You had to feel for Lacuna Coil when Evanescence became the biggest thing in modern rock in 2003. After all, here was a band who had been tirelessly building a fanbase in Europe since the late 1990s with their listener-friendly brand of goth metal, had released a very good third album in 2002 to considerable critical acclaim, only to have a bunch of corn-fed kids from Arkansas with a big publicity machine behind them take the very sound the Italian sextet had helped pioneer, and present it to the American suburban goth kids in a much more pop-oriented, dumbed down variation. As a result, while Evanescence’s “Bring Me to Life” and “My Immortal” rocketed to the top of the charts, terrific Lacuna Coil songs like “Heaven’s a Lie” and “Daylight Dancer” barely registered a blip on the mainstream radar.
All was not lost, however, as the popularity of Evanescence did show that there was indeed a hunger among young American audiences for some good, dark, melodic metal, something not lost on Lacuna Coil, who toured relentlessly in 2003 and 2004, including a coveted spot on the Ozzfest bill, steadily building word of mouth to the point where Comalies became the biggest album in the history of Century Media Records, selling more than 200,000 units. The band won over many savvy Evanescence fans, who learned there was more to the sound than black hair dye and boring piano ballads, and lead singer Cristina Scabbia became one of the most prominent ladies in metal, her presence inspiring teen females to do the same, and her exotic Italian looks, coupled with some eye-popping lad mag photos (FHM and Stuff in particular), inspiring teen males in more libidinous ways.
Needless to say, Lacuna Coil now find themselves on the cusp of becoming a major player in the metal world, and after taking nearly four years to put out a follow-up to Comalies, Karmacode has finally arrived with great fanfare from their label. Deservedly touted as one of the most anticipated metal albums of 2006 by everyone from your average goth at the mall food court to corporate publications like Rolling Stone, the new album is at the same time confident and cautious, sticking to what made the band famous in the first place, and careful not to make a mis-step. Immaculately produced by longtime collaborator Waldemar Sorychta, and containing plenty of the ornate melodies and low-end guitars, derived from such ‘90s innovators as My Dying Bride, Tiamat, and especially the Gathering, it gives the kids what they want: more of the same.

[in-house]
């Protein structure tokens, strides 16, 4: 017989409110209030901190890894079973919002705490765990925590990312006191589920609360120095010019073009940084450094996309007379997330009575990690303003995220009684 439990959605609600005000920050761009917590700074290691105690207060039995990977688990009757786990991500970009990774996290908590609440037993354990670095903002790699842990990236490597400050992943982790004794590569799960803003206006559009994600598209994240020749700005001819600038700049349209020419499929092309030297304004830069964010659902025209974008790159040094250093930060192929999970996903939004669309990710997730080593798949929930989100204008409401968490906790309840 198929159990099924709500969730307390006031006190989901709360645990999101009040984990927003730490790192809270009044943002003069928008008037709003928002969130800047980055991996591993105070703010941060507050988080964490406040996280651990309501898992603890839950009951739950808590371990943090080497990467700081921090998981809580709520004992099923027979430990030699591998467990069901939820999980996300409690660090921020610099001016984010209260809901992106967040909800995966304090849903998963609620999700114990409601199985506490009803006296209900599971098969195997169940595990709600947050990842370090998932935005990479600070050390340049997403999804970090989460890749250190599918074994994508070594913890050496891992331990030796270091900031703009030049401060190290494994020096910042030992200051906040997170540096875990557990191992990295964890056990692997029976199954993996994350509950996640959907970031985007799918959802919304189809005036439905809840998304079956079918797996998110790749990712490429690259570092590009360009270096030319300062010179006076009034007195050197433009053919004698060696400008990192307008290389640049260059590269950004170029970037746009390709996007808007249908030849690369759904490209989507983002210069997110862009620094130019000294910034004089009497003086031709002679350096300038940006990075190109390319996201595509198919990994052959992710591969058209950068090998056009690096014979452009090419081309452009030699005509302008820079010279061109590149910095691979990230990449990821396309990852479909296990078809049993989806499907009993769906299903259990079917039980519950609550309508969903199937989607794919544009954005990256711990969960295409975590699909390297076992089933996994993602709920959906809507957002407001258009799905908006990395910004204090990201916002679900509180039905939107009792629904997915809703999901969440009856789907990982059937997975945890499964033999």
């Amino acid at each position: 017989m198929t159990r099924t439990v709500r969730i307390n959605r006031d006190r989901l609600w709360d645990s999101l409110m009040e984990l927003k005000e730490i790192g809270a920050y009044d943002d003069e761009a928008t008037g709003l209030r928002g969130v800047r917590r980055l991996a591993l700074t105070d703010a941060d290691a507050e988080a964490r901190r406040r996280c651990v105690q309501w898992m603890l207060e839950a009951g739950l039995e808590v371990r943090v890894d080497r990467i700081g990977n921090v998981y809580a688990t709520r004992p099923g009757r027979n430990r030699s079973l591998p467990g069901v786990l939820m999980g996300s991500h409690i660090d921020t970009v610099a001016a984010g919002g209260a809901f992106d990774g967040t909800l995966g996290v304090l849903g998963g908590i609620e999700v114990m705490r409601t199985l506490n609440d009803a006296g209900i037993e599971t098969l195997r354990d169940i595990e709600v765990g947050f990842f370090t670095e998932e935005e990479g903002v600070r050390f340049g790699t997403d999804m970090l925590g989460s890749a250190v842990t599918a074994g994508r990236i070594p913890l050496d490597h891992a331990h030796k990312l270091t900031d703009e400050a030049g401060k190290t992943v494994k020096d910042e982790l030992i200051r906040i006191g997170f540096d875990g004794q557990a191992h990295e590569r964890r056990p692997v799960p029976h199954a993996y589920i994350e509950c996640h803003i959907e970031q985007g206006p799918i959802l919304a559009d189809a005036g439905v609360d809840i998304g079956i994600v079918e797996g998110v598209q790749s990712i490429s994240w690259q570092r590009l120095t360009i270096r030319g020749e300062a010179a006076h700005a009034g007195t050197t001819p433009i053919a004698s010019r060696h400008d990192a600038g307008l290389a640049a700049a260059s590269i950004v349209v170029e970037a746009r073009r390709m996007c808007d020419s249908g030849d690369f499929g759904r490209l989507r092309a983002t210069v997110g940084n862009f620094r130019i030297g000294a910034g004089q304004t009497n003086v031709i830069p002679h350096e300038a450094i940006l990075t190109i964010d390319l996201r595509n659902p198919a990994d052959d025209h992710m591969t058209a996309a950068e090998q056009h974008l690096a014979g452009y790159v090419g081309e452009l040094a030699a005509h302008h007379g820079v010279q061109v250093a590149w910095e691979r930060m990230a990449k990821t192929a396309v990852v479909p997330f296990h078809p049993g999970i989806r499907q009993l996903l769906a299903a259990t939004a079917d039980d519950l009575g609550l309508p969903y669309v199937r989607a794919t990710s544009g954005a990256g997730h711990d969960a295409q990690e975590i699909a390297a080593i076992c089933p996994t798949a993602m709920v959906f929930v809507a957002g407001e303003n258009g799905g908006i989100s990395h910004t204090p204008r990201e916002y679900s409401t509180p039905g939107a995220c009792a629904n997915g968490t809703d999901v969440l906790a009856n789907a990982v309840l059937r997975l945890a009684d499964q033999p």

The band’s one major contribution to the development of goth metal has been the dual male/female lead vocals of Andrea Ferro and Scabbia, and although Karmacode doesn’t change the vocal arrangement at all, Scabbia’s presence is gradually becoming more dominant. Rightfully so, as she possesses a tremendous voice, capable of hitting the high notes, yet avoiding the operatic bombast of After Forever’s Floor Jansen and former Nightwish singer Tarja Turunen. As for Ferro, he continues to serve as a good foil for Scabbia, the pair trading lines effectively on such songs as “Fragile” and “Devoted”, but after four albums, his borderline monotone growl is starting to sound tiresome and predictable. Thankfully, Scabbia is always there to rescue each song, evidenced perfectly by “Within Me”, which opens with a typically tone-deaf verse by Ferro, only to be answered with an absolutely gorgeous chorus by Scabbia. It’s formulaic, but at least this band knows how to work the formula well.
It’s Scabbia’s singing that draws our attention, though, and the new album has some of her best work to date. The pulsating “To the Edge” is dominated by her dominant, assertive performance, propelled by a dance-fueled rhythm section during the verses. “Our Truth”, the first single is the first of several solo performances, featuring soaring melodies over a churning backdrop by the rest of the band, while her oft-used, Middle Eastern inspired harmonizing adds a lovely touch to the instrumental “You Create”, which segues neatly into the crunching “What I See”. Although Karmacode plays it rather close to the vest, we’re treated to a couple of very pleasant surprises, one being the upbeat “Closer” which approaches the retro pop metal of Finland’s Lullacry, Scabbia sounding less dour than usual, but it’s the brilliant cover of Depeche Mode’s “Enjoy the Silence” that steals the show, the band providing their trademark muscular accompaniment while Scabbia puts her own distinct vocal stamp on the classic tune.
Karmacode does carry on for a few songs too many (“In Visible Light” and “The Game” the primary culprits), and save for “Enjoy the Silence”, doesn’t take any bold steps forward, but it still shows just how good Lacuna Coil are at what they do, presented in a high-gloss, primed-for-stardom package that is bound to go over huge. Nobody deserves it more.
// Sound Affects
"The man whose songs were recorded by Johnny Cash, Alan Jackson, Ricky Skaggs, David Allan Coe, The Highwaymen, and countless others succumbs to time’s cruel cue that the only token of permanence we have to offer are the effects of shared moments and memories.READ the article